How the visuals blend with the gameplay is always the most interesting facet of this series. Early on, Mario is discovering layers of paper he can peel back to find secrets, and he’s using confetti gathered from walloping things with his hammer to patch holes in the environment. Not much later, he’s still patching these holes for goodies, but he’s doing so much more in the form of manipulating the environment in creative ways.
This serves as one of the best examples of environmental usage in gaming today. Mario can find Toads hidden in the world all over the place. There are so many Toads, and it gives the game a dense feel. It isn’t uncommon to exhaust one’s attention in an area thinking it’s complete, only to come back later and accidentally stumble into more toads.
The adventure takes Mario and friends all over the place, as any traditional Mario game would. There are colorful forests with secrets, gigantic animals, an industrial-stylized locale, golf courses, little bars to enter and so much more.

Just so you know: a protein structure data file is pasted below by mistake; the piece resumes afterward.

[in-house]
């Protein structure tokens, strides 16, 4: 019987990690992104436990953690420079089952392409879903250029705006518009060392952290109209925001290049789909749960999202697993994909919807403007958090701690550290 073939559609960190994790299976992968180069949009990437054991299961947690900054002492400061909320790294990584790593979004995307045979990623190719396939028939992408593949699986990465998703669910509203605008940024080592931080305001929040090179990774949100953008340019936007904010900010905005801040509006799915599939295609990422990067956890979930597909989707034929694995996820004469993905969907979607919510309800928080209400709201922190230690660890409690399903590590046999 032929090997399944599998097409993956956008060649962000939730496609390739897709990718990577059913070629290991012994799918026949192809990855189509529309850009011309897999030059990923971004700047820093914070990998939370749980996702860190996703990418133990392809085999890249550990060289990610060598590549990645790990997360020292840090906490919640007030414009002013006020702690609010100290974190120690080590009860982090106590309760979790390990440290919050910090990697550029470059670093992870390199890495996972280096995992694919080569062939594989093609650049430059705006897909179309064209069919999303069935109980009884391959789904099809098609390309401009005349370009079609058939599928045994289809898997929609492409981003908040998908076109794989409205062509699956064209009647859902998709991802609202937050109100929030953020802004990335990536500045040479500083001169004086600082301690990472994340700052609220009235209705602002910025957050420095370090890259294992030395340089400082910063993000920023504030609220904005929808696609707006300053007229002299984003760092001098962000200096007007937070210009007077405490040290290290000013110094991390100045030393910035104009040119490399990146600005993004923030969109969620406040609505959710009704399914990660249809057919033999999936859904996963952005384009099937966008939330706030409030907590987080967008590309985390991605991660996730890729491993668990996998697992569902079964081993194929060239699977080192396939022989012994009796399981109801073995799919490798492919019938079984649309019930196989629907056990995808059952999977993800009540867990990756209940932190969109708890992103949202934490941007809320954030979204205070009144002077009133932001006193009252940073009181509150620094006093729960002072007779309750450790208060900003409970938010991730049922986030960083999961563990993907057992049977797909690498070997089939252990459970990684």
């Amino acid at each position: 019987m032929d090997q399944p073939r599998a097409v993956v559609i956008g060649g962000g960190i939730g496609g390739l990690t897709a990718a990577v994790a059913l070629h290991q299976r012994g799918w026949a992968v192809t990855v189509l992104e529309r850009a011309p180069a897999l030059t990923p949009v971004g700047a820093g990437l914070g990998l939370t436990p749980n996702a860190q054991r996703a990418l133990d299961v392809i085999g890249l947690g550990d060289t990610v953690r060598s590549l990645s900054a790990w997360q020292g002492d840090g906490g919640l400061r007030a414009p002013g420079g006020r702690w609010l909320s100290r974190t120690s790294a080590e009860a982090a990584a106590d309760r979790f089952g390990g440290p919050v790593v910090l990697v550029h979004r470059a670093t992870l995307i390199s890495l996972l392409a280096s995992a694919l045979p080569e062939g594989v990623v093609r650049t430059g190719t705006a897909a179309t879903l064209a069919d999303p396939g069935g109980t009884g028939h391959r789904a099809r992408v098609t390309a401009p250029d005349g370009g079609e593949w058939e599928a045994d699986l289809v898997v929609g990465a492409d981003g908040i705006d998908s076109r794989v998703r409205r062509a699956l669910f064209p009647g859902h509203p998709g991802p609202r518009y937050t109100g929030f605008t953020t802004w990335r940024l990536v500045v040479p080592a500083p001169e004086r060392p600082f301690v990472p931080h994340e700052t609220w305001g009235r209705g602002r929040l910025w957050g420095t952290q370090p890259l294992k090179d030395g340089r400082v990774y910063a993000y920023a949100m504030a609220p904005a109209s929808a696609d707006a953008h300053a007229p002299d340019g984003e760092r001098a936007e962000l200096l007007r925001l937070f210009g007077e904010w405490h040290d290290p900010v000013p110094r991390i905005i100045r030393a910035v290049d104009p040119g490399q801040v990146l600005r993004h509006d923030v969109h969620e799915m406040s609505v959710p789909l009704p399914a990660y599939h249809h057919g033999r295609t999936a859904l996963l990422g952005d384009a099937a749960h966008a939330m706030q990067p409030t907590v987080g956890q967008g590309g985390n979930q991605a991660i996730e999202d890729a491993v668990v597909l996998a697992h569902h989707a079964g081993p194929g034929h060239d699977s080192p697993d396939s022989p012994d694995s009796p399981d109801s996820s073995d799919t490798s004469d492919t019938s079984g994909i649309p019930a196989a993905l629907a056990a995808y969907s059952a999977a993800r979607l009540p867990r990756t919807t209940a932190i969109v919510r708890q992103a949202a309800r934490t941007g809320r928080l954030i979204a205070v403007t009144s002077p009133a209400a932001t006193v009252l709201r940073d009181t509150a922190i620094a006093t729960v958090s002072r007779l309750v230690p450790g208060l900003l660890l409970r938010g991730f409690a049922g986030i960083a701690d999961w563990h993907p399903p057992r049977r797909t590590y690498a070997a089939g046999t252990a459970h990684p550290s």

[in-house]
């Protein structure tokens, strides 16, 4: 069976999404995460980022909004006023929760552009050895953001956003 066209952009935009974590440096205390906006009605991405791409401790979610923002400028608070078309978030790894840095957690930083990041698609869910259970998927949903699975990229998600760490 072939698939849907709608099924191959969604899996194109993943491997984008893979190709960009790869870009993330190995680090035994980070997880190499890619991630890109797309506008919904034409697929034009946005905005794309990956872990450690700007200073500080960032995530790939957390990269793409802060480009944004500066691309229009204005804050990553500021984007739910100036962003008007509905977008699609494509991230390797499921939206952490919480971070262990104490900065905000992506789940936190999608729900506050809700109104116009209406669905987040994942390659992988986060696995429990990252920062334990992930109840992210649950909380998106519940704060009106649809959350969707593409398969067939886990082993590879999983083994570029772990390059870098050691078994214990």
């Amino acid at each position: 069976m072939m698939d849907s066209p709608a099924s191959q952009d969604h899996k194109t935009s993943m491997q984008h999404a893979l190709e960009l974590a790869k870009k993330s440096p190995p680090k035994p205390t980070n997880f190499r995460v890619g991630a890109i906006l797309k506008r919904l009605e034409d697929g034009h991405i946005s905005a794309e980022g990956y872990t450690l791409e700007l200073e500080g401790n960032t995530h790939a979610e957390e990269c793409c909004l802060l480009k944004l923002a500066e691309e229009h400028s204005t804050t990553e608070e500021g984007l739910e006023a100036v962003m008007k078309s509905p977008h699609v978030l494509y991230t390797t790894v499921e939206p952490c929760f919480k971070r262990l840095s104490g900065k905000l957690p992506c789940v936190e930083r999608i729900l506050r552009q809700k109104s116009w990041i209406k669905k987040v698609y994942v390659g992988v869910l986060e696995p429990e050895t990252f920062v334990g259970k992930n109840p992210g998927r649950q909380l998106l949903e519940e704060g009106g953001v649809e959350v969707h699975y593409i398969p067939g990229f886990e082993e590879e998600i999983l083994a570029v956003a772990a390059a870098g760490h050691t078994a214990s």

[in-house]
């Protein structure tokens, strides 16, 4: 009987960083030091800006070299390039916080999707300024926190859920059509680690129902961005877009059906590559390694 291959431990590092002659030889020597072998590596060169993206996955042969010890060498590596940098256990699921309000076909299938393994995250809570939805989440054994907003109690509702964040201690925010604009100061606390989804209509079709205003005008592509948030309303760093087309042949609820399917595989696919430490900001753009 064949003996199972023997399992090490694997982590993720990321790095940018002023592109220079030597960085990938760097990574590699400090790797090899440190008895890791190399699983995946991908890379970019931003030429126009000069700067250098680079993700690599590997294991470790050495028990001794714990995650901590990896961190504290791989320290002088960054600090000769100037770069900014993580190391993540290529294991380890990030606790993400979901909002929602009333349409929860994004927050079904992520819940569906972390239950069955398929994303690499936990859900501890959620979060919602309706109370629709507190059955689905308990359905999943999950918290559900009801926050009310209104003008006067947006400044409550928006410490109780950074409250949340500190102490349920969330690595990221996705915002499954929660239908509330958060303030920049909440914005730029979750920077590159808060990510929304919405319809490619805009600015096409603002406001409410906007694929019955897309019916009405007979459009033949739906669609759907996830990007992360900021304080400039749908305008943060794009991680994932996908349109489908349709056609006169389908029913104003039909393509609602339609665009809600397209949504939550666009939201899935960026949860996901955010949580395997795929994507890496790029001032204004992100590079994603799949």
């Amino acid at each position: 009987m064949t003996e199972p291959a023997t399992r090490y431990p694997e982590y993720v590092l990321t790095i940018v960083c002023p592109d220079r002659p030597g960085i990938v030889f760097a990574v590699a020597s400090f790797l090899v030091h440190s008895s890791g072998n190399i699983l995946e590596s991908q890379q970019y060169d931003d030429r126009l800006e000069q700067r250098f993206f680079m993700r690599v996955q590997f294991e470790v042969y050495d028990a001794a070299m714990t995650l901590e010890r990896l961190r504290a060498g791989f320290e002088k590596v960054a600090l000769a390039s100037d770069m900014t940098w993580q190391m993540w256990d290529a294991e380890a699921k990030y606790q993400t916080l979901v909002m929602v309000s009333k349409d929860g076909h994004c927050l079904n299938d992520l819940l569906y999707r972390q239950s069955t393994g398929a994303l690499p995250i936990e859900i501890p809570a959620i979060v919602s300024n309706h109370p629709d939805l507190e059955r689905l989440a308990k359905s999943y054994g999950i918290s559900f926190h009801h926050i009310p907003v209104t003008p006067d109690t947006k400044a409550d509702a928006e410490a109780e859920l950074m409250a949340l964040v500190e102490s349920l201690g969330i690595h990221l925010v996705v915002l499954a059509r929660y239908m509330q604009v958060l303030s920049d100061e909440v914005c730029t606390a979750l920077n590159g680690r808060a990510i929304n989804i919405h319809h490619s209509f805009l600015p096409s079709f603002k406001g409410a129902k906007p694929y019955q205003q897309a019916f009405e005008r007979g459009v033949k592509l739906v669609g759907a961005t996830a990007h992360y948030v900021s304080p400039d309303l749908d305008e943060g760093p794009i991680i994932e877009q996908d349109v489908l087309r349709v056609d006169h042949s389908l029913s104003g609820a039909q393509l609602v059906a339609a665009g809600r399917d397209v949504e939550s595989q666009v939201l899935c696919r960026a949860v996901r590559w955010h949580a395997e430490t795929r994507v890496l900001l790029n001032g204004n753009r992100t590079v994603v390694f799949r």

It’s a truly massive world littered with unique locales, and Mario employs some fun modes of transportation to move quickly between areas.
Actual battling gameplay is more puzzle than RPG in a lot of respects. Once the player enters a battle, Mario plops down in the center of a circular grid. He immediately partakes in a “line them up” phase in which he rotates tiles to align enemies in a way he sees fit.
That’s the puzzle—line up four enemies in a row and his jump attack, activated via his boots from an RPG-styled screen, can pound on and defeat all four. Make a smaller formation of enemies in the early game and selecting his hammer wallops all of them. Line them up right and there’s an added damage bonus to attacks.